It is what is ” fake” about you, the trying to hard to being “gray”, that attracts the most attention of those who you really did not want to notice you in the first place.
Most everyone else is to concerned with their own stuff to notice you.
The point of not looking like a tourist is sometimes tourists look like easy targets. It all depends on the situation which can change rapidly.
The reason to not look like a “happy tourist” is that it increases your risk of being robbed.
Someone below mentioned “vehicle” and they couldn’t ne more correct.
Likely 75% of your time out of the house will be spent in your vehicle, and with tensions so high, especially if you live anywhere near a metropolitan city, it pays to look like a Joe Schmoe… Working class mutt with little to nothing of value, just another of the struggling masses.
I have a 1996 GMC Savana conversion van that i keep in top shape. Heat, AC, everything works. Clean and comfortable inside. Can fit the whole family plus pets and a shitload of gear and equipment if ever called upon to do so.
But… The paint is getting a little haggard looking. Perfect for blending into rural, semi-rural or working class areas! And i’be been dying to paint it! Make it beautiful again!
The morning i was going to take it in to get the final estimate and start date, i decided to use that lump of cash to buy a solar generator instead. We have a 10,000 watt genny already with a lot of rotated stored gasoline for it to run the friges, freezers and window AC units, but we really needed sonething to run the everyday, lower power demand stuff like the coffee machine, computers, cellphones, tv”s and DVD player, possibly CPAP and oxygen machines and nebulizer units sometime in the future.
It was wiser i think? To leave the old girl haggard looking thru the remainder of this current crisis to get around in, and divest the money to a more vital renewable power investment. Both will serve well.
With an upcoming, almost ASSURED summer of violence and riots approaching, with folks being accosted at stop signs and stoplights and such, it was smarter to look like a ” “grey working class mutt,” that didn’t draw too much attention or scrutiny.
Absolutely AK Johnny, profiling vehicles works very well, that’s why the cops use it.
Bumper stickers of a political nature or to do with guns are a bad idea these days.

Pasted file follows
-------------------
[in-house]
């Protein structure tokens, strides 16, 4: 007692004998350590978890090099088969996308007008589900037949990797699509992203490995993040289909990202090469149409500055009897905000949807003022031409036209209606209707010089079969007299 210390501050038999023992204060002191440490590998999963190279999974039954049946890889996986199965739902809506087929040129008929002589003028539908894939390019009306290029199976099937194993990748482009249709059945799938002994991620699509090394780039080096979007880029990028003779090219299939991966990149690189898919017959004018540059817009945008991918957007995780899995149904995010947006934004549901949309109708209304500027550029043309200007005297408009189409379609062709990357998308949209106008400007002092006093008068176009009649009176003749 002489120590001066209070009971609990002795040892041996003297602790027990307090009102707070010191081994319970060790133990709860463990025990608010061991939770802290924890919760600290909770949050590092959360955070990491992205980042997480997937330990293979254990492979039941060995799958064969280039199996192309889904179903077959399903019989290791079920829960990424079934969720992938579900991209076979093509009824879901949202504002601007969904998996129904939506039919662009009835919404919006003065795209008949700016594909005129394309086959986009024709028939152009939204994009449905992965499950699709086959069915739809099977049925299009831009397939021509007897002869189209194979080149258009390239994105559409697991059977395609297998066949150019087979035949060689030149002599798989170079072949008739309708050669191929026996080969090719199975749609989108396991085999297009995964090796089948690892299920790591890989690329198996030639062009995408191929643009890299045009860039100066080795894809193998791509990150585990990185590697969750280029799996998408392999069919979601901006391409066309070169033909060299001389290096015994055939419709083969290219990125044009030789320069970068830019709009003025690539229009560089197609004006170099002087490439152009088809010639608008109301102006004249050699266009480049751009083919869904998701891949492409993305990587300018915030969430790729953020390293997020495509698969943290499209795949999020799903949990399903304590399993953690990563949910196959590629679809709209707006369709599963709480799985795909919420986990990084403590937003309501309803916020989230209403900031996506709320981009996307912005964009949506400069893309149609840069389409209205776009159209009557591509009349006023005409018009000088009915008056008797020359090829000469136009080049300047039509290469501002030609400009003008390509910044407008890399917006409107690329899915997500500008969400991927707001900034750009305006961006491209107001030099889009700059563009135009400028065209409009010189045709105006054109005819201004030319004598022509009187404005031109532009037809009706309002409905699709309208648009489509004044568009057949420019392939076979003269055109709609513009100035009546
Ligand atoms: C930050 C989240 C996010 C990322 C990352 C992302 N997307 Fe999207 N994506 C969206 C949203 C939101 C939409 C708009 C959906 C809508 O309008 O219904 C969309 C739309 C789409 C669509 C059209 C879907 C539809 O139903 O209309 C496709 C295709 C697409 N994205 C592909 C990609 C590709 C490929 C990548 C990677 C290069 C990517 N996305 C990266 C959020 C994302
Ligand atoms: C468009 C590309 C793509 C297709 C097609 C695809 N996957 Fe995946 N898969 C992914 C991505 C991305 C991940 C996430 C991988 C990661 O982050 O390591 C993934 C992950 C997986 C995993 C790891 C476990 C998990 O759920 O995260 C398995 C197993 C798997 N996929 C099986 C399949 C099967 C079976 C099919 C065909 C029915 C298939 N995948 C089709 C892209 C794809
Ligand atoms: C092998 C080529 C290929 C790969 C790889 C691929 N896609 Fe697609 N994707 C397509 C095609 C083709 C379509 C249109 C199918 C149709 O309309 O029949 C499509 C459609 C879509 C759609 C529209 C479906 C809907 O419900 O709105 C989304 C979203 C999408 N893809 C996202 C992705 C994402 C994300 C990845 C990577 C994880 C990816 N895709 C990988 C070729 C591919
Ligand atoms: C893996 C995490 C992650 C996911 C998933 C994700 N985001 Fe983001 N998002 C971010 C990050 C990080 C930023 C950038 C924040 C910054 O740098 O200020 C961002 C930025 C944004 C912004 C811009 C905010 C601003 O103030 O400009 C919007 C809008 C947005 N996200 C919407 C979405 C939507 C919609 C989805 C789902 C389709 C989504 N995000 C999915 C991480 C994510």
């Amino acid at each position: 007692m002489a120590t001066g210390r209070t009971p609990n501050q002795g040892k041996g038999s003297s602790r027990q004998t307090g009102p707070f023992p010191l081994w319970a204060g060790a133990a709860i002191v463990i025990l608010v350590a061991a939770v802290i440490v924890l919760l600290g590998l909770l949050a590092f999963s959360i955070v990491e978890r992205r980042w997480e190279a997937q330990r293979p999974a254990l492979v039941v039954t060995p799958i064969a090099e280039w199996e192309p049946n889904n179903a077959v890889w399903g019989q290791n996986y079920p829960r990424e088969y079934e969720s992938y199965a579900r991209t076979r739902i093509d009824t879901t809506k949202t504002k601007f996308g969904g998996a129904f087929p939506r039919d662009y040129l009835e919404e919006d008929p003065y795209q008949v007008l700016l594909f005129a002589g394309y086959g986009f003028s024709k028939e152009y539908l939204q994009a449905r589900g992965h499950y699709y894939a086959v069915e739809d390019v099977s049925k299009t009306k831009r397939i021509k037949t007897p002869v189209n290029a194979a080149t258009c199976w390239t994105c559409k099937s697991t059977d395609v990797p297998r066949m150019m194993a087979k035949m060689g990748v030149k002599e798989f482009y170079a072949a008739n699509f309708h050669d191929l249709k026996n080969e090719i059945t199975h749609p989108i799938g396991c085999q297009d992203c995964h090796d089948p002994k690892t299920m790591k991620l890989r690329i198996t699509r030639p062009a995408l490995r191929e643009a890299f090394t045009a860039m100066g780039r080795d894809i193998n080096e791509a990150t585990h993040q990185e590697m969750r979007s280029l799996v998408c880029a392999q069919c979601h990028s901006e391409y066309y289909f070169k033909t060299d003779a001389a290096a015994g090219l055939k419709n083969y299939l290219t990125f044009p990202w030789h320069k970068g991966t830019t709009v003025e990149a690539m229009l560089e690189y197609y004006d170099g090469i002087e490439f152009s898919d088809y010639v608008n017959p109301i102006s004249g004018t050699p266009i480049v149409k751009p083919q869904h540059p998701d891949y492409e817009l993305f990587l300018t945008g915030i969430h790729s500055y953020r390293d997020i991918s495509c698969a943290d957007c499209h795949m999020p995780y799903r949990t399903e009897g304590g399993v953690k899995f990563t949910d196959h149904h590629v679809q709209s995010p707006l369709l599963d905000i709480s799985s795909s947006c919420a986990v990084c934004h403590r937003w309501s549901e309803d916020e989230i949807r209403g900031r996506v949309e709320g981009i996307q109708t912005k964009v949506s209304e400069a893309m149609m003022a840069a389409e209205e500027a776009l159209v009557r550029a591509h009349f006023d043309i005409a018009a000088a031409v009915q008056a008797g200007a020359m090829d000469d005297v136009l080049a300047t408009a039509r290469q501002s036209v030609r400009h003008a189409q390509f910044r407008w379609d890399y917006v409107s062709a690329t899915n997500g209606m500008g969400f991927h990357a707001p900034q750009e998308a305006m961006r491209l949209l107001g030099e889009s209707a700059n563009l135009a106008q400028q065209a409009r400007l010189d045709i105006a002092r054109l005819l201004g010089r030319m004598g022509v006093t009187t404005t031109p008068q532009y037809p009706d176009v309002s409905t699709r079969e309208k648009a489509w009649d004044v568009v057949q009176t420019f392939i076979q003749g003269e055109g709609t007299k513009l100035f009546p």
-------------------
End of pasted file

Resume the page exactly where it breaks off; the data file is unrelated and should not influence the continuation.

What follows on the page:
As someone else alluded to: we may feel ( Lord knows I like to vent) a need to express our views. However, we need to assess the risk-reward of that these days.
Most people that need to hear the truth today are not going to hear it no matter how it’s presented; everyone else knows it by now anyway.
I typically choose to live flamboyantly. To be differently dressed, and differently groomed. I lived as the perfect grey man for decades. It was as dreary as the name implies, and I can’t tell that I gained anything from it. I’m much happier dressing as an artist. I don’t treat my clothing as part of my personality. I am comfortable wearing any clothing, and it’s just a piece of cloth. People treat me much better as the village eccentric than they ever did as the grey man.
Thank you for brining up the relevancy of tourists in a crowd. Every year, I have to take a PITA boring CBT on Anti-Terrorism and Force Protection. Having been in the service for almost 20 years, the training hasn’t changed since 2010. That being said, one of the biggest points is if you travel, blend. Don’t walk around in your American Flag t-shirt and sub-urban dad sneakers in the Middle East (or anywhere for that matter). There are several salient points we reinforce in training each year, and each year new soldiers still do stupid stuff.
We also have regs about uniform wear off-station. Typically its a huge NO- you don’t go to the market after shift in your uniform (not even PTs). Base commanders can make it more restrictive than the regs if the situation calls for it, and generally there is a no-go list for areas service members are prohibited from, even in civilian attire. The only place we wear our uniform for errands is on post- BX/PX, Commissary, etc.
That being said, when I was deployed to Afghanistan, we didn’t have a decent barber and hair dye at the exchange was hit or miss. As a female, you are already a minority on post, but I was expected to travel around country- alone. I went from having short, brown hair to long blonde hair (unnatural, maintained -> natural, unmaintained) because facilities were not great. I knew my hair alone pegged me as foreign (not to mention the pants, boots, and other obvious kit) but the issue wasn’t really about being in Afghanistan. It was about traveling back to the US on mid-tour leave and going through the Dubai airport. I had a friend on text the entire time I traveled until I hit home. He had a running log of time last heard, movement, details, etc, just in case. I also had my brother on a separate text line to play catch when I got back. To this day, every time I travel 1-2 people know every move I make from leaving home to destination and reverse.